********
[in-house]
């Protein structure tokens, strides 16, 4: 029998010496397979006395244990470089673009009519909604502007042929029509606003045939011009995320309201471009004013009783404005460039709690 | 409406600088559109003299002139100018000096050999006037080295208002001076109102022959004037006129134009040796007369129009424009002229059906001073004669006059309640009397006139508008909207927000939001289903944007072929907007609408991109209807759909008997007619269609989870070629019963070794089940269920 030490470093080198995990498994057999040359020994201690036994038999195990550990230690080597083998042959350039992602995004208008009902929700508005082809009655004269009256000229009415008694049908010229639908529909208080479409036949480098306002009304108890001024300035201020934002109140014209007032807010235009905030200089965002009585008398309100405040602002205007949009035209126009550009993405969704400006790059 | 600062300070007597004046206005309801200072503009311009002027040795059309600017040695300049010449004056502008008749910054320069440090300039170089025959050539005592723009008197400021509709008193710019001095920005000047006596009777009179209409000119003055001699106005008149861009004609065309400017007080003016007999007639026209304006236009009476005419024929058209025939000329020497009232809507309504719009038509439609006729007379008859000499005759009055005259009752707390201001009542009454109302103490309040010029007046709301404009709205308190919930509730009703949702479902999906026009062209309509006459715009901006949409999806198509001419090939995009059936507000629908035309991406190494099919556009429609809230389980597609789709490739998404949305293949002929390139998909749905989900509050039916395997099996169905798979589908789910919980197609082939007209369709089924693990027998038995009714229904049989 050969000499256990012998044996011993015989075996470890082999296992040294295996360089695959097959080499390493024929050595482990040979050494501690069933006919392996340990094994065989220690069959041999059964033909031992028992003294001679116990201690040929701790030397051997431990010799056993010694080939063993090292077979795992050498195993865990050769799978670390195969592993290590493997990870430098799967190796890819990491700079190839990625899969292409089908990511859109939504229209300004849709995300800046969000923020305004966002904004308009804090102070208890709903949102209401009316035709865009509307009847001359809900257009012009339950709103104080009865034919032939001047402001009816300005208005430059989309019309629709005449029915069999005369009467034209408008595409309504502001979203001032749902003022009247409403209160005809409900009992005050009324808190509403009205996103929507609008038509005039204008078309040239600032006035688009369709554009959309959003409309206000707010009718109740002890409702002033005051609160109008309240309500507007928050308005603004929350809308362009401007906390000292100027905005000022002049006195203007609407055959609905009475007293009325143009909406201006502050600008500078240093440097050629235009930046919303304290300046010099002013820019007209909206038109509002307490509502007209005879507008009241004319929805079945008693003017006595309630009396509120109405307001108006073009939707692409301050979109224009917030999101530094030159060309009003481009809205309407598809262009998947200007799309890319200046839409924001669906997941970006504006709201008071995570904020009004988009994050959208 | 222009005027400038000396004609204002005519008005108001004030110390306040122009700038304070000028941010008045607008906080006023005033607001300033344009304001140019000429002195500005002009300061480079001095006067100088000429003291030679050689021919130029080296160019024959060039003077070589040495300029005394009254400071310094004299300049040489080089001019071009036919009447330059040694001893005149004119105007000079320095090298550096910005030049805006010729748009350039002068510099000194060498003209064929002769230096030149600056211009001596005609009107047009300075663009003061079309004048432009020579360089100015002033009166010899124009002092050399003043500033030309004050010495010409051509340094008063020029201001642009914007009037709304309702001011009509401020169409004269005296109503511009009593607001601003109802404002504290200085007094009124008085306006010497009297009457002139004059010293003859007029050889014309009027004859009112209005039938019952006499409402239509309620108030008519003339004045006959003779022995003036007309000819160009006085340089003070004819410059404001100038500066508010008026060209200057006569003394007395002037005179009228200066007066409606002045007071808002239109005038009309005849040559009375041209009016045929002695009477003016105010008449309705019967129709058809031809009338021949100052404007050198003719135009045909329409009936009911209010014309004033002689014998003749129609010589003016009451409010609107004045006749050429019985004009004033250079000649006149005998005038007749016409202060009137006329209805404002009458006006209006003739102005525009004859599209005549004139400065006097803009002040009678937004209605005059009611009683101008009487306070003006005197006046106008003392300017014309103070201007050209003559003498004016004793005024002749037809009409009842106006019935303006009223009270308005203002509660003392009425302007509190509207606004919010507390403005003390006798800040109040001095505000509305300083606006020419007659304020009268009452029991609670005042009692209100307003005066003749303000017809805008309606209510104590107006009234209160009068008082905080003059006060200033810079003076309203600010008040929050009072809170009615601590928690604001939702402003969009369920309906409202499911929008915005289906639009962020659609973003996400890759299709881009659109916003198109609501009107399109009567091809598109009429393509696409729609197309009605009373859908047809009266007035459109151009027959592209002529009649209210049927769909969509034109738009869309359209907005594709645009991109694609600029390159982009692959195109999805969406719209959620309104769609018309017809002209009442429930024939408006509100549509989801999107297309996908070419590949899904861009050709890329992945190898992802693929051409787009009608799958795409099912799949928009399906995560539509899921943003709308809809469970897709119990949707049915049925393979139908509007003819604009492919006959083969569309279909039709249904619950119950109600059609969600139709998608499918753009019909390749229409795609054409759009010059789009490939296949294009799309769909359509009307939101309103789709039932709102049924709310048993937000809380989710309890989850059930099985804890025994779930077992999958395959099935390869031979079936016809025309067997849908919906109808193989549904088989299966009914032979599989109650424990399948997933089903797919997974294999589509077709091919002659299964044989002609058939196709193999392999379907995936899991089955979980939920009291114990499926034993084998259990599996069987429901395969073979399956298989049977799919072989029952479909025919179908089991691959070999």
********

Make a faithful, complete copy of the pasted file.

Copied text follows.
[in-house]
């Protein structure tokens, strides 16, 4: 029998010496397979006395244990470089673009009519909604502007042929029509606003045939011009995320309201471009004013009783404005460039709690 | 409406600088559109003299002139100018000096050999006037080295208002001076109102022959004037006129134009040796007369129009424009002229059906001073004669006059309640009397006139508008909207927000939001289903944007072929907007609408991109209807759909008997007619269609989870070629019963070794089940269920 030490470093080198995990498994057999040359020994201690036994038999195990550990230690080597083998042959350039992602995004208008009902929700508005082809009655004269009256000229009415008694049908010229639908529909208080479409036949480098306002009304108890001024300035201020934002109140014209007032807010235009905030200089965002009585008398309100405040602002205007949009035209126009550009993405969704400006790059 | 600062300070007597004046206005309801200072503009311009002027040795059309600017040695300049010449004056502008008749910054320069440090300039170089025959050539005592723009008197400021509709008193710019001095920005000047006596009777009179209409000119003055001699106005008149861009004609065309400017007080003016007999007639026209304006236009009476005419024929058209025939000329020497009232809507309504719009038509439609006729007379008859000499005759009055005259009752707390201001009542009454109302103490309040010029007046709301404009709205308190919930509730009703949702479902999906026009062209309509006459715009901006949409999806198509001419090939995009059936507000629908035309991406190494099919556009429609809230389980597609789709490739998404949305293949002929390139998909749905989900509050039916395997099996169905798979589908789910919980197609082939007209369709089924693990027998038995009714229904049989 050969000499256990012998044996011993015989075996470890082999296992040294295996360089695959097959080499390493024929050595482990040979050494501690069933006919392996340990094994065989220690069959041999059964033909031992028992003294001679116990201690040929701790030397051997431990010799056993010694080939063993090292077979795992050498195993865990050769799978670390195969592993290590493997990870430098799967190796890819990491700079190839990625899969292409089908990511859109939504229209300004849709995300800046969000923020305004966002904004308009804090102070208890709903949102209401009316035709865009509307009847001359809900257009012009339950709103104080009865034919032939001047402001009816300005208005430059989309019309629709005449029915069999005369009467034209408008595409309504502001979203001032749902003022009247409403209160005809409900009992005050009324808190509403009205996103929507609008038509005039204008078309040239600032006035688009369709554009959309959003409309206000707010009718109740002890409702002033005051609160109008309240309500507007928050308005603004929350809308362009401007906390000292100027905005000022002049006195203007609407055959609905009475007293009325143009909406201006502050600008500078240093440097050629235009930046919303304290300046010099002013820019007209909206038109509002307490509502007209005879507008009241004319929805079945008693003017006595309630009396509120109405307001108006073009939707692409301050979109224009917030999101530094030159060309009003481009809205309407598809262009998947200007799309890319200046839409924001669906997941970006504006709201008071995570904020009004988009994050959208 | 222009005027400038000396004609204002005519008005108001004030110390306040122009700038304070000028941010008045607008906080006023005033607001300033344009304001140019000429002195500005002009300061480079001095006067100088000429003291030679050689021919130029080296160019024959060039003077070589040495300029005394009254400071310094004299300049040489080089001019071009036919009447330059040694001893005149004119105007000079320095090298550096910005030049805006010729748009350039002068510099000194060498003209064929002769230096030149600056211009001596005609009107047009300075663009003061079309004048432009020579360089100015002033009166010899124009002092050399003043500033030309004050010495010409051509340094008063020029201001642009914007009037709304309702001011009509401020169409004269005296109503511009009593607001601003109802404002504290200085007094009124008085306006010497009297009457002139004059010293003859007029050889014309009027004859009112209005039938019952006499409402239509309620108030008519003339004045006959003779022995003036007309000819160009006085340089003070004819410059404001100038500066508010008026060209200057006569003394007395002037005179009228200066007066409606002045007071808002239109005038009309005849040559009375041209009016045929002695009477003016105010008449309705019967129709058809031809009338021949100052404007050198003719135009045909329409009936009911209010014309004033002689014998003749129609010589003016009451409010609107004045006749050429019985004009004033250079000649006149005998005038007749016409202060009137006329209805404002009458006006209006003739102005525009004859599209005549004139400065006097803009002040009678937004209605005059009611009683101008009487306070003006005197006046106008003392300017014309103070201007050209003559003498004016004793005024002749037809009409009842106006019935303006009223009270308005203002509660003392009425302007509190509207606004919010507390403005003390006798800040109040001095505000509305300083606006020419007659304020009268009452029991609670005042009692209100307003005066003749303000017809805008309606209510104590107006009234209160009068008082905080003059006060200033810079003076309203600010008040929050009072809170009615601590928690604001939702402003969009369920309906409202499911929008915005289906639009962020659609973003996400890759299709881009659109916003198109609501009107399109009567091809598109009429393509696409729609197309009605009373859908047809009266007035459109151009027959592209002529009649209210049927769909969509034109738009869309359209907005594709645009991109694609600029390159982009692959195109999805969406719209959620309104769609018309017809002209009442429930024939408006509100549509989801999107297309996908070419590949899904861009050709890329992945190898992802693929051409787009009608799958795409099912799949928009399906995560539509899921943003709308809809469970897709119990949707049915049925393979139908509007003819604009492919006959083969569309279909039709249904619950119950109600059609969600139709998608499918753009019909390749229409795609054409759009010059789009490939296949294009799309769909359509009307939101309103789709039932709102049924709310048993937000809380989710309890989850059930099985804890025994779930077992999958395959099935390869031979079936016809025309067997849908919906109808193989549904088989299966009914032979599989109650424990399948997933089903797919997974294999589509077709091919002659299964044989002609058939196709193999392999379907995936899991089955979980939920009291114990499926034993084998259990599996069987429901395969073979399956298989049977799919072989029952479909025919179908089991691959070999």